Employee engagement has been gaining more popularity among brands and businesses alike, and for good reason. But why is it important to have engaged employees? It’s actually quite simple: Businesses with more engaged employees perform better. Taking the time to actively engage employees can lead to improved business outcomes and build strong customer loyalty.

At some point during the “buyer’s journey,” potential customers will have some form of interaction with an employee. Based on this interaction, the potential customer will form their first impressions about the business. If customers encounter employees who are confusing or negative, it can push away potential business. When, on the other hand, the customer has a positive interaction with an employee who is truly passionate about their product, the overall customer experience improves. That leads to repeat sales, word-of-mouth recommendations, and higher engagement levels through digital media and social networking sites.

From higher productivity levels to increased morale, the benefits of employee engagement are too great to ignore. Consistently empowering employees to engage both internally and externally is essential to gaining new customers and clients, and it’s something that every business must do to succeed.

What is Employee Engagement?


If you were to ask your boss or coworker what the definition of employee engagement was, what do you think they’d say? It seems there isn’t a single concrete definition of employee engagement. But recently we came across a video called “The X Model of Employee Engagement that does a great job at articulating exactly what it is, and why it’s so important:

According to a new study by Deloitte, lack of employee engagement is the top issue currently facing 87% of HR and business leaders. Every year more top-level executives are finding that having engaged employees not only provides a better internal working environment for businesses but also creates a more loyal and satisfied customer.

Why Is It Important to Have an Engaged Customer?

A truly engaged customer develops a lasting connection to a business or brand.

Fully engaged customers are emotionally attached and rationally loyal.

Gallup, 7/22/14
@gallup

It has been shown that companies with higher levels of customer engagement outperform the average for their industry. A study by PeopleMetrics, for instance, found that companies with the highest customer engagement levels yielded an annual increase on ROI of 8% above industry average, and an average annual growth rate of 13% above the industry average.

All employees have a direct effect on customer satisfaction. To go even further, businesses that actively try to increase their employee engagement rate are also more likely to take proactive steps to boost customer satisfaction.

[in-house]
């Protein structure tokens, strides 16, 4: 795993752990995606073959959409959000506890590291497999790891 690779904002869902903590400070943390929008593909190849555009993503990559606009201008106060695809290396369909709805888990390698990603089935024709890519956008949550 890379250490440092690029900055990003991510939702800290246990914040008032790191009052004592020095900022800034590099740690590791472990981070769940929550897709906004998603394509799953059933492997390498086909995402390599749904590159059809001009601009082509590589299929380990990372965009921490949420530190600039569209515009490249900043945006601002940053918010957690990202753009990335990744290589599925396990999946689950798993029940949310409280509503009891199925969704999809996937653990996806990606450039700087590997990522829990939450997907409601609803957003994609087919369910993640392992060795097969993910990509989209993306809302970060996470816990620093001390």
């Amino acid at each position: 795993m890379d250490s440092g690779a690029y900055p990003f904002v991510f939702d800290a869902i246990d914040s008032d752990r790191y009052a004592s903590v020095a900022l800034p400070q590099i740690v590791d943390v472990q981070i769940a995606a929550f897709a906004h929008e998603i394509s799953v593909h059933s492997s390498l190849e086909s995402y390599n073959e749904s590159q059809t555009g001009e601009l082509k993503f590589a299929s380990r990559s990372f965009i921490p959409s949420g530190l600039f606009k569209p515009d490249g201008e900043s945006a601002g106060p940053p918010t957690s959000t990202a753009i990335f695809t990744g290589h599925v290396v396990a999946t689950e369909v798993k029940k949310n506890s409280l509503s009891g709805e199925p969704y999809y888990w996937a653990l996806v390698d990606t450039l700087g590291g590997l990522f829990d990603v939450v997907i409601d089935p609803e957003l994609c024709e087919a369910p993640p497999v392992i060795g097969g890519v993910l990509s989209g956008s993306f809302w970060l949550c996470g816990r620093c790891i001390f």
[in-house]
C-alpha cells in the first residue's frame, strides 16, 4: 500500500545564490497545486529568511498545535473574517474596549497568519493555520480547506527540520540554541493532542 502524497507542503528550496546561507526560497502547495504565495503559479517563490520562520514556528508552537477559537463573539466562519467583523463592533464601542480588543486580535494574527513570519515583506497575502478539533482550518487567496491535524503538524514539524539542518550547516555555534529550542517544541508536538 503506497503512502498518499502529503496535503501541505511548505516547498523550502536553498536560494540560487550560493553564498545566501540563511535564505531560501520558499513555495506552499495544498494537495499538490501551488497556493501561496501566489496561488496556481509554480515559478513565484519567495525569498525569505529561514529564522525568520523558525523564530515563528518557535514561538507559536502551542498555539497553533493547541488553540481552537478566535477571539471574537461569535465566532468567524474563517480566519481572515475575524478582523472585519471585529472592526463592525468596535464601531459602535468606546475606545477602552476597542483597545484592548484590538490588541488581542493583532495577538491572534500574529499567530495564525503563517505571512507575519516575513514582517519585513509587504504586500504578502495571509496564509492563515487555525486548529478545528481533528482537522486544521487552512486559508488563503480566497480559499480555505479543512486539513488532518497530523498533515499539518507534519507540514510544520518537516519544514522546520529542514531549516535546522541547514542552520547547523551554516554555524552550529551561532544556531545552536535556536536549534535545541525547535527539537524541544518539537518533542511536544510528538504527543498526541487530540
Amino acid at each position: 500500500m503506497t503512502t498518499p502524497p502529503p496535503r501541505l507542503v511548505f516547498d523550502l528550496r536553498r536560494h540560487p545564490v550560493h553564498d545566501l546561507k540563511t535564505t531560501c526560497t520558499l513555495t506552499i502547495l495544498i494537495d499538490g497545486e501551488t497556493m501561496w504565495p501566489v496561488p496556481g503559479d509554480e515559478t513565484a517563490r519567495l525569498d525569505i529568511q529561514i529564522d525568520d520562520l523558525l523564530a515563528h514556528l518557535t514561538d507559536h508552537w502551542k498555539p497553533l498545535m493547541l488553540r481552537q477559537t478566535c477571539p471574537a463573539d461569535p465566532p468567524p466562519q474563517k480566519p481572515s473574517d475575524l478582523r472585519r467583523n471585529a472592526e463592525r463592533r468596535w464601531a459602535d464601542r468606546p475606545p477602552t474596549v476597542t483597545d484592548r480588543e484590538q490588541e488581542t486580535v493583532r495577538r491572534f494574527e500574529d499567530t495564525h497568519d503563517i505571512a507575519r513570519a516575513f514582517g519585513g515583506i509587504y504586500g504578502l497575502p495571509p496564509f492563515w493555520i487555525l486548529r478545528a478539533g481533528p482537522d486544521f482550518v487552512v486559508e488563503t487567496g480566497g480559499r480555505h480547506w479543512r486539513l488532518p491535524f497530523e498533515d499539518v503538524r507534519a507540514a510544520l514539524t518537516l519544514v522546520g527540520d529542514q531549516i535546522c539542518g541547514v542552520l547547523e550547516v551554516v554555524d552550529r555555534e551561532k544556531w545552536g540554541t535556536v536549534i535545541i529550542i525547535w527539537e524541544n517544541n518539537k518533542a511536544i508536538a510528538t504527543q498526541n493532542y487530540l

That means customer satisfaction is directly linked to employee engagement.

Why Is Employee Engagement Important Internally?

The importance of employee engagement cannot be understated as it affects key business outcomes.

important-employee-engagement-affects-key-business-outcomes

According to a 2012 study by Gallup that analyzed 192 organizations in 49 industries and 34 countries, employee engagement affects 9 key business outcomes. Compared with bottom-quartile units, top-quartile units have:

  • 37% lower absenteeism
  • 25% lower turnover (in high-turnover organizations)
  • 65% lower turnover (in low-turnover organizations)
  • 48% fewer safety incidents
  • 41% fewer patient safety incidents (in applicable fields)
  • 41% fewer quality incidents (defective products/services)
  • 10% higher customer metrics
  • 21% higher productivity
  • 22% higher profitability

Having engaged employees in your organization has been shown time and time again to be extremely beneficial. With the rise in popularity of social media, it is easier than ever for your employees to engage not only with your customers but also other employees.

What Does Social Media Have to Do With Employee Engagement?

Roughly three out of four of all adults are on social networking sites these days. Those people say they are four times more likely to buy a product or service when they are referred to it via a social network. This is why it’s so important to position employees to participate and engage on social media as brand ambassadors. Having employees “like” and share content allows for maximum exposure on social media and puts businesses in a better position to have their message heard by the right people at the right time.

importance of employee engagement engaged employee stats

A recent study titled “Employees Rising: Seizing the opportunity in Employee Activism” by Weber Shandwick revealed that social media is critical to employee engagement. The study also found: